Setting up an online marketplace, sometimes known as a platform, is an exciting way to launch a business. Some of the most successful businesses of late are marketplaces, like Airbnb, Airtasker and Gumtree. In this article, we discuss some key considerations when setting up a commercially viable marketplace.
How Does a Marketplace Work?
If you are creating a marketplace, you are establishing a space where one party who has something to offer can connect with another party who needs that thing. So you may be connecting:
- a service provider with a user;
- a buyer with a seller; or
- peers with peers.
As a marketplace, you will also want to:
- receive payment for providing this service; and
- be involved in any ongoing relationships with them as appropriate.
Keep in mind you will have additional responsibilities as an operator, whether you are simply introducing the parties and then taking a step back, or acting as an ongoing intermediary.
Marketplace Terms and Conditions
Your marketplace terms and conditions is a document that should identify the relationship between you and the consumer, and what responsibilities each party has. It should contain information on five key terms.
Your terms and conditions should contain a description of what the marketplace offers and the role of the operator (you) in the marketplace. Are you simply providing the platform, or are you also providing services?
The terms and conditions should also state that the terms apply to anyone who makes a purchase through, or uses, your marketplace.
2. Collection of Personal Information
3. Payment Terms
Your terms and conditions should contain very clear payment terms, whether you are taking payment:
- to simply be part of the service; or
- when a booking or transaction occurs.
This is discussed in more detail below.
4. Limitation of Liability
Your terms and conditions should also contain terms that limit your liability if something goes wrong. This type of clause will help protect you if someone wants to bring a claim against you.
Effectively, you are a middle-person, and not an actual party to the contract between the buyer and seller.
It is a good idea to provide disclaimers to make clear what you are not providing through your platform. For example, you may not be providing:
- background checks; or
- guarantees on reliability for either party.
But this is not to say that you should allow your marketplace to offer goods or services that are not of a high quality. You can promote quality by allowing users to leave a review of each party. For example, Uber lets both drivers and passengers leave reviews about each other. This encourages drivers to provide a quality service, and passengers to be respectful. If users expect and receive quality from your marketplace, this may encourage them to continue using it.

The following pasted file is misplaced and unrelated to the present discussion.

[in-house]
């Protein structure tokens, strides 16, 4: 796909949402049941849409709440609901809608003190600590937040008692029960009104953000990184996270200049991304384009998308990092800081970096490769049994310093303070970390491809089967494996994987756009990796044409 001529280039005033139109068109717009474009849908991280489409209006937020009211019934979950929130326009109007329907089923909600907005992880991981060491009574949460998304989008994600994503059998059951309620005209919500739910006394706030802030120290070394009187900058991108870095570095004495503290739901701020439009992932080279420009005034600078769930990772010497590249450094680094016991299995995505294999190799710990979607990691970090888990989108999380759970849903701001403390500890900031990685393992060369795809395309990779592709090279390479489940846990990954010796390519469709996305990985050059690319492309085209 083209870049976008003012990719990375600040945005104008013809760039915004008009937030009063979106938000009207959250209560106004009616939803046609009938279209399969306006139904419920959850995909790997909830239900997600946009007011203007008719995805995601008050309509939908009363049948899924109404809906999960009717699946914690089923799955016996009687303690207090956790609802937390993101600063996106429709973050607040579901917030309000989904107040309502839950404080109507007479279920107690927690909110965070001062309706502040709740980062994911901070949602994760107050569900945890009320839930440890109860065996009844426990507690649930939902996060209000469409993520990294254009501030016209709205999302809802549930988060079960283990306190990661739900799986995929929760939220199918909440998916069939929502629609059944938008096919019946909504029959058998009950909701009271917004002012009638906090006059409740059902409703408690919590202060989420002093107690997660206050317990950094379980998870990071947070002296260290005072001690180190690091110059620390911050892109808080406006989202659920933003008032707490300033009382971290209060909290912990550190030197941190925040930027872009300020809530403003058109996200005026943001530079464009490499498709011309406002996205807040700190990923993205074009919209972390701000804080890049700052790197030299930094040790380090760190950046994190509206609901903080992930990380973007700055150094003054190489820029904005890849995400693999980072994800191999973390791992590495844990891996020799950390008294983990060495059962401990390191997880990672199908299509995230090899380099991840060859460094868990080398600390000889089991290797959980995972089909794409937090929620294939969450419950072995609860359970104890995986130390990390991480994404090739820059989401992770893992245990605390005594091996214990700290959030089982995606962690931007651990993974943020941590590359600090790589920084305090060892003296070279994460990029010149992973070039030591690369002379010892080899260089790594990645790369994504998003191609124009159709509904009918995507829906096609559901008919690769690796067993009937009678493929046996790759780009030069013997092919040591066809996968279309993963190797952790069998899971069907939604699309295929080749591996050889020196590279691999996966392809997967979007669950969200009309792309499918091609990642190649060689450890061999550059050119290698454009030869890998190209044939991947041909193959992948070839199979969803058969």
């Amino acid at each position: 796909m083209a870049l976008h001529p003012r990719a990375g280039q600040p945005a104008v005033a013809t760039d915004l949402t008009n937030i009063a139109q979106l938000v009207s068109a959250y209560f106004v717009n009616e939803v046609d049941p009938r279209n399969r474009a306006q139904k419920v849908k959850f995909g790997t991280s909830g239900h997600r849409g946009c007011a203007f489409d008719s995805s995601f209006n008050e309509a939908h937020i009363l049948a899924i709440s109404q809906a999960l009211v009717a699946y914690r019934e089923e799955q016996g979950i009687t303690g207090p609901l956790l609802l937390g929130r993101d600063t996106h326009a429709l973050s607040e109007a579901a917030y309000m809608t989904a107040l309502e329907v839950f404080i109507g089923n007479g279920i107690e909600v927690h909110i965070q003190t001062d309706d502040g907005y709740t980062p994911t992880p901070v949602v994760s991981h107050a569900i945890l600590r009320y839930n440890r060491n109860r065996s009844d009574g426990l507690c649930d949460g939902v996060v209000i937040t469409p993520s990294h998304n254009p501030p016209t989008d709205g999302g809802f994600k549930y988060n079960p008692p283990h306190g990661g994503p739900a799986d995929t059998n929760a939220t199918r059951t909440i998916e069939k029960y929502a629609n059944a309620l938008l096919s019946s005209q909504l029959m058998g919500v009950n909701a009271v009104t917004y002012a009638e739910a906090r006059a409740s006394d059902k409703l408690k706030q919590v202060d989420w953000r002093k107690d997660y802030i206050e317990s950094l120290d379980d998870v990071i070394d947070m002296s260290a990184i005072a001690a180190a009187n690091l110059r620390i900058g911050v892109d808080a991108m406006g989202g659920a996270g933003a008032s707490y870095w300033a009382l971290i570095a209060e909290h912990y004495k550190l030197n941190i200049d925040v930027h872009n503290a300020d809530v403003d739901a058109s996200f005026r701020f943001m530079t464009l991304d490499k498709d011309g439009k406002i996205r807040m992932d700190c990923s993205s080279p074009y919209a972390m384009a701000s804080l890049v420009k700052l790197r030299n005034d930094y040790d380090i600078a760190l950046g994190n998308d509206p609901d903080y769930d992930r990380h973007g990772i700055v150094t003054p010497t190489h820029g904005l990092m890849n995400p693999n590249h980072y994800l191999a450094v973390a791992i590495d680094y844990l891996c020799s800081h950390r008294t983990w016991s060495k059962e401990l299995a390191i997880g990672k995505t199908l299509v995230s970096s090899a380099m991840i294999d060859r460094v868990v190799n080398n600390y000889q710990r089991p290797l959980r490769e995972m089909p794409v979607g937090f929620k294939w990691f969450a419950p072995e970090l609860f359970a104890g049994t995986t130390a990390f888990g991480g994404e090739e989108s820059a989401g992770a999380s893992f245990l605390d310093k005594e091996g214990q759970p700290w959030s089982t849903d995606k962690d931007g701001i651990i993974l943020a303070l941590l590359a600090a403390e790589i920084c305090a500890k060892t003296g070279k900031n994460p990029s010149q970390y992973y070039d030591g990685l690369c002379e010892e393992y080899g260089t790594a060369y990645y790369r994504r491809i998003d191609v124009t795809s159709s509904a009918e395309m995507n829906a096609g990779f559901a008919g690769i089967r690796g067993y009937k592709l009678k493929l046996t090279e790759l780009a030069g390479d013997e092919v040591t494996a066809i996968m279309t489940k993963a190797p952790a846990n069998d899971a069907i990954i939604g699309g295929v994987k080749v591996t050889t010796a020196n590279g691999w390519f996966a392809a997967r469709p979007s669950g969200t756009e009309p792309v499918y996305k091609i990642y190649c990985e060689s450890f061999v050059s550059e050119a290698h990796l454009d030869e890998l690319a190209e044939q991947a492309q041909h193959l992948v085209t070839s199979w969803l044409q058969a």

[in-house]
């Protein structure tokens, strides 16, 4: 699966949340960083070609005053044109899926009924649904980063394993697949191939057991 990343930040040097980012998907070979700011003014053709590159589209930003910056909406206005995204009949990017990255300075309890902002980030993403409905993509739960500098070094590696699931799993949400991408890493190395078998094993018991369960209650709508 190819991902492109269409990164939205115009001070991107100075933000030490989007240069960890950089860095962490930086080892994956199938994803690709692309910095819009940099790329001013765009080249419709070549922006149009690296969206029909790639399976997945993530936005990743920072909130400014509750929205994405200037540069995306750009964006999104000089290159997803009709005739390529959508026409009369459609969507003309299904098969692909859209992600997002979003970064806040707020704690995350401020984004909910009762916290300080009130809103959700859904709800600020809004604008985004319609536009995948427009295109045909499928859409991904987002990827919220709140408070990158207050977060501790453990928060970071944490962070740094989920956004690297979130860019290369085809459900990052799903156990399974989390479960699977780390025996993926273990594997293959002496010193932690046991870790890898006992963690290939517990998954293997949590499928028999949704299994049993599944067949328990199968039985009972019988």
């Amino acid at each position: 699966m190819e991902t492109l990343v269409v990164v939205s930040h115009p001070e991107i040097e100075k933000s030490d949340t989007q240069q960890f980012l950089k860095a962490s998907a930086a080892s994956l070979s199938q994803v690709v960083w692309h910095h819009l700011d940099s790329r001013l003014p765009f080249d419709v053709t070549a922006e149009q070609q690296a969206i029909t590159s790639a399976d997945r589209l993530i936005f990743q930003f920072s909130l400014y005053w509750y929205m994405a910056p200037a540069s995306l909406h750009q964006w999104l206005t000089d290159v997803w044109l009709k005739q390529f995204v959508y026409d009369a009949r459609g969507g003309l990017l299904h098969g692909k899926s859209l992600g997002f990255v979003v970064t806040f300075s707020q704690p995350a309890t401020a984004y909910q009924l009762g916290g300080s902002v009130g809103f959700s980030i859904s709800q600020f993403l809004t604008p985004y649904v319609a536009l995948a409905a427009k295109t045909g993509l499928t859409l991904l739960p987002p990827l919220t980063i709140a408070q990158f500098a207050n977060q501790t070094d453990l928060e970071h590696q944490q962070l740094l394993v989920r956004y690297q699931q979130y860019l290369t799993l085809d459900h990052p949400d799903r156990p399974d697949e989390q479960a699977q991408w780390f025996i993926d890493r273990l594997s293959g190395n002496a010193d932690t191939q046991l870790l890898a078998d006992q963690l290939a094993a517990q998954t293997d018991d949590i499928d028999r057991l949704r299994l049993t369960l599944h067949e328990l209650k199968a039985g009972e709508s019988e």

Choosing the right payment structure can help ensure that you get paid for providing your platform, and therefore maintain a healthy cashflow.
You may choose to charge a fee or take a commission every time someone purchases a product or service through your marketplace. For example, Airbnb takes payment when a guest books and holds that money until right before the guest’s check-in time. It is only at this point that they transfer payment to the host. Airbnb also keeps a service fee from travellers and a host fee for every booking.
Alternatively, you may choose to offer a mostly free service with the option for users to pay more to access a better service. This is a strategy used by classified advertisement marketplace Gumtree. Gumtree allows users to post items for sale for free. But if the user pays a fee, their sale advertisement is promoted to the top, therefore gaining more visibility with potential buyers.
Whatever you decide, make your payment terms clear in your terms and conditions.You can organise payment through providers such as PayPal or Stripe, which can limit the risk of being considered a payment agent (there are complex rules and regulations here).
As a marketplace operator, you are in a position where you can connect two parties who otherwise may not have otherwise found each other. If you set up your marketplace in a user-friendly way and with safe payment options, this will encourage both parties to use your service.
If you want help with setting up a marketplace or drafting your terms and conditions, contact LegalVision’s online lawyers on 1300 544 755 or fill out the form on this page.
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